and people were resigned to a certain death.

Fortunately, Hou Yi had an idea on how to save the world. He went up to
a very high mountain and with his bow and arrows shot down nine suns. The
weather on earth gradually returned to normal. Hou Yi was hailed as the
hero by the people. In gratitude for saving their lives the people elected
him as their King. King Hou Yi married Chang E and their life together was

Hou Yi realised that man was not immortal and, like his fellow beings, he
could not live forever. He became obsessed with the desire to seek immortality
and relied more and more on superstitions. He employed in his palace many
sorcerers whose jobs were to report to him the activities of any itinerant
fairy or immortal who travelled about around the country.

There was a most prominent sorcerer whose reports were more reliable than
those of the rest. He told Hou Yi that he could make elixir of longevity
by way of alchemy. For his process he needed many children to be used as
fuel. The process could only produce one elixir tablet and no more. Hou
Yi agreed and was willing to supply him with as many children as he required.
Chang E was totally against the idea which she thought to be cruel but,
being the simple wife that she was, Hou Yi had his way.

The sorcerer started on the project and Hou Yi ordered his army to round
up and bring to the palace all the children in the land they could find.
Families were grieving for their lost children and the people became very
angry. Hou Yi was less and less mindful of the welfare of his subjects and
his troops continued to plunder the land in search of more children.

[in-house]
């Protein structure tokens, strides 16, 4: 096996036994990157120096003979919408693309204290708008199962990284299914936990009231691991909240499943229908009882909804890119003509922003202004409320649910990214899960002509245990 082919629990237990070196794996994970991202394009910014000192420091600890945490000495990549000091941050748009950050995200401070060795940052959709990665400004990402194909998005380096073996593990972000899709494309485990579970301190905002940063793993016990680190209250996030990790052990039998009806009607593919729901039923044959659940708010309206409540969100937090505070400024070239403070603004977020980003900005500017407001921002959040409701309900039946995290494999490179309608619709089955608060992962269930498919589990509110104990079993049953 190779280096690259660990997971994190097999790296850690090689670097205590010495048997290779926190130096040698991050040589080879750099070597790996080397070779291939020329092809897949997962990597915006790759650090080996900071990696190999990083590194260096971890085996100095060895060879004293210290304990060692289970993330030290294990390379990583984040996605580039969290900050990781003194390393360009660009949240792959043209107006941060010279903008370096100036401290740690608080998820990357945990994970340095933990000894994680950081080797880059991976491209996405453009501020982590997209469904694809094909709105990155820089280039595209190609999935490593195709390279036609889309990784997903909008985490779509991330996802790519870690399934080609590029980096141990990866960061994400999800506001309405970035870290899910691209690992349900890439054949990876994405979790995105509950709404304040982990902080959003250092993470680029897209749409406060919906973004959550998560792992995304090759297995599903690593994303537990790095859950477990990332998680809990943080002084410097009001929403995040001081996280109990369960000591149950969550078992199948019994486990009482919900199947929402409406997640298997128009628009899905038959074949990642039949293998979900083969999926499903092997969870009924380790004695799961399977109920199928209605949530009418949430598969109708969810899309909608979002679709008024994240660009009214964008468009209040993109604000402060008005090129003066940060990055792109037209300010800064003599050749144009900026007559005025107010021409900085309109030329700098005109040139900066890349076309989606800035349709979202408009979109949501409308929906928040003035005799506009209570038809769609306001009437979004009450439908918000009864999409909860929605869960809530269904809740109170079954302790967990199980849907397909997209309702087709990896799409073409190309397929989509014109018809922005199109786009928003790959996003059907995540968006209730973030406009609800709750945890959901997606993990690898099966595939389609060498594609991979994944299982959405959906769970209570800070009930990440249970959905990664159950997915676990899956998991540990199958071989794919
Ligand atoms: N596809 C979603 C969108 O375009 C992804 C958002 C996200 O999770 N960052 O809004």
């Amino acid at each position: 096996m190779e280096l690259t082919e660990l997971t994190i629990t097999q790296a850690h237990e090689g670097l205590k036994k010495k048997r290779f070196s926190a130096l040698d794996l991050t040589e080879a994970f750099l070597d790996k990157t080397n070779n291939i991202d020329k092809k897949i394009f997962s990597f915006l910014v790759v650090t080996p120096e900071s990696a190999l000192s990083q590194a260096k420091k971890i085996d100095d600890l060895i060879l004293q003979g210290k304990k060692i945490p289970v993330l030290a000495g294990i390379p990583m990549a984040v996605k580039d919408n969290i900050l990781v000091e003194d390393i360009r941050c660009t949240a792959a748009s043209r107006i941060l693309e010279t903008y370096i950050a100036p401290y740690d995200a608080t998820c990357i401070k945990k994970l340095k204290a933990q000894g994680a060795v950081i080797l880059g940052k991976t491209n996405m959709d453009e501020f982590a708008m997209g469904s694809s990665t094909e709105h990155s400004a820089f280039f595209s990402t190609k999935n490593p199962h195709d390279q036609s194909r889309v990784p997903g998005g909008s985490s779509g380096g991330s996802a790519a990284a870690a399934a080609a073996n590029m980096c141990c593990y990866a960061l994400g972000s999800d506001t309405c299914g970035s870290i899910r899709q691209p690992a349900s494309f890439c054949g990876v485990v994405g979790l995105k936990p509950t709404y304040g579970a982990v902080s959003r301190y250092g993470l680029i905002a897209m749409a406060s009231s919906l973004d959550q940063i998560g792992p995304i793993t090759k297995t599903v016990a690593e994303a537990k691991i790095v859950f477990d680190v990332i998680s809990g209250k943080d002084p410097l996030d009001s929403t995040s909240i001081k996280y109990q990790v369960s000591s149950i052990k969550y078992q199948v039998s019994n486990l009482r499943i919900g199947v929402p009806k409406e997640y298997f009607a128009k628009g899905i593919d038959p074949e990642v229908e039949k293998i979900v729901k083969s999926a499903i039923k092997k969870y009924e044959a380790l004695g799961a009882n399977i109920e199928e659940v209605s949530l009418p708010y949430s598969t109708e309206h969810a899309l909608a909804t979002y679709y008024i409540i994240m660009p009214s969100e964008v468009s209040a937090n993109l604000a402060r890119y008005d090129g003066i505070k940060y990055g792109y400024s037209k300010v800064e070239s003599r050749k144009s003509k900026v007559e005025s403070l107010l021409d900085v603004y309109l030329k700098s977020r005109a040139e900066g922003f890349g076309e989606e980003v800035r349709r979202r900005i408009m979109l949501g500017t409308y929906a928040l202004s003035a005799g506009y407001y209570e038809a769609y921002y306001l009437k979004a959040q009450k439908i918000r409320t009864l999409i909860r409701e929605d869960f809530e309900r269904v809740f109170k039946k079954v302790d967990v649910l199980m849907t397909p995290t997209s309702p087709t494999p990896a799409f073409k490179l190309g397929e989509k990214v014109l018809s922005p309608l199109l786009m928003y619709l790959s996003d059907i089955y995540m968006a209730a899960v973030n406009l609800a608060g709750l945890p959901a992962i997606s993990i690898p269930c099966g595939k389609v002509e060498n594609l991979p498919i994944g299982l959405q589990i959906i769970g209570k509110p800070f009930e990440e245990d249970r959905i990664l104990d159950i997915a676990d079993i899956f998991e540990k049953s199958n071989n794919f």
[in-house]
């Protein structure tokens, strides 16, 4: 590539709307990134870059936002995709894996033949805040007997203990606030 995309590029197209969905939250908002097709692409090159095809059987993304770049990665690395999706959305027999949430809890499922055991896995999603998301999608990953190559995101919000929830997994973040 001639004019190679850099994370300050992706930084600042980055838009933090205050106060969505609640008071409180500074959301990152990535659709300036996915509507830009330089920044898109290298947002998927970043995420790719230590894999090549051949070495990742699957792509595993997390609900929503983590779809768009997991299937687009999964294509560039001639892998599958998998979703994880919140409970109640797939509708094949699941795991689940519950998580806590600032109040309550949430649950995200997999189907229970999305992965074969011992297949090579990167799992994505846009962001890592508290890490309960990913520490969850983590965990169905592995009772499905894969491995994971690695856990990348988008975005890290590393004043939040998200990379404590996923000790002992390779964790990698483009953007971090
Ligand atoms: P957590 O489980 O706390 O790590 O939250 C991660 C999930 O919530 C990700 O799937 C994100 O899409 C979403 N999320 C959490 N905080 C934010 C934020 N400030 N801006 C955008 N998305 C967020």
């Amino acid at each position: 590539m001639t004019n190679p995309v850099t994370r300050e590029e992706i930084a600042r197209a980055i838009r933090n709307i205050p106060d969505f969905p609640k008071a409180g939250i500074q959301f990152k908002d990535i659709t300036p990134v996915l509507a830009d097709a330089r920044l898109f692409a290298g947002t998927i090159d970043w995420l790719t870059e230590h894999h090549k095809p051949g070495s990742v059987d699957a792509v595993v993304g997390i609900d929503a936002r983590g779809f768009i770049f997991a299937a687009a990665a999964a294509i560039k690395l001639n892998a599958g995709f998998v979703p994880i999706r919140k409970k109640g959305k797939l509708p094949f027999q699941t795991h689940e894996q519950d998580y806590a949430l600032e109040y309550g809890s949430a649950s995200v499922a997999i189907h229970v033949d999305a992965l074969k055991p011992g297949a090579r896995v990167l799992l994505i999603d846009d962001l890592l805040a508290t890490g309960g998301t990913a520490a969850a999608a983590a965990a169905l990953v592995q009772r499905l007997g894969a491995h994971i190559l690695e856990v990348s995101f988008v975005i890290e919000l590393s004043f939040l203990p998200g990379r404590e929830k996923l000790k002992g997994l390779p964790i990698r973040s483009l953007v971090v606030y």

A month later and after many children had been sacrificed the tablet of
elixir was about to be finished. One night Chang E stole into the production
chamber which was located at the top of the palace. She saw the nearly finished
product inside a big tube. Out of curiosity, she took it out to have a closer
look at it. Then the sorcerer suddenly came into the chamber. Chang E tried
to hide the tablet but could not find a place for it. So she put it into
her mouth. The sorcerer demanded that she returned the tablet and proceeded
menacingly towards her. In terror she accidentally swallowed the tablet.
The sorcerer raised the alarm and Hou Yi rushed into the chamber. Chang
E was accused of swallowing the tablet. Hou Yi was furious and demanded
the return of the tablet. Chang E became very frightened when the two men
chased her around the chamber. Eventually she ran out of the chamber with
the men in hot pursuit. Reaching a dead end at the top of the palace and
with no escape in sight, Chang E jumped out of an open window.

Strangely, she did not fall to the ground but instead went floating up into
the sky. The elixir tablet had immortalised her and she became a fairy.
She kept floating skyward. Hou Yi had the palace guards bring him his bow
and arrows. He launched a volley of arrows at Chang E but missed his target.
Chang E kept floating skywards until she arrived on the moon.

The Jade Emperor requested her to return to his palace. However, Chang E
refused and decided to live on the moon where she is still living.

Chang E is often depicted in a picture of a beautiful maiden against the
background of a full moon. The next time when you visit a Chinese grocery
or cake shop see if you can spot a picture of Chang E.

The story of the origin of eating Moon Cakes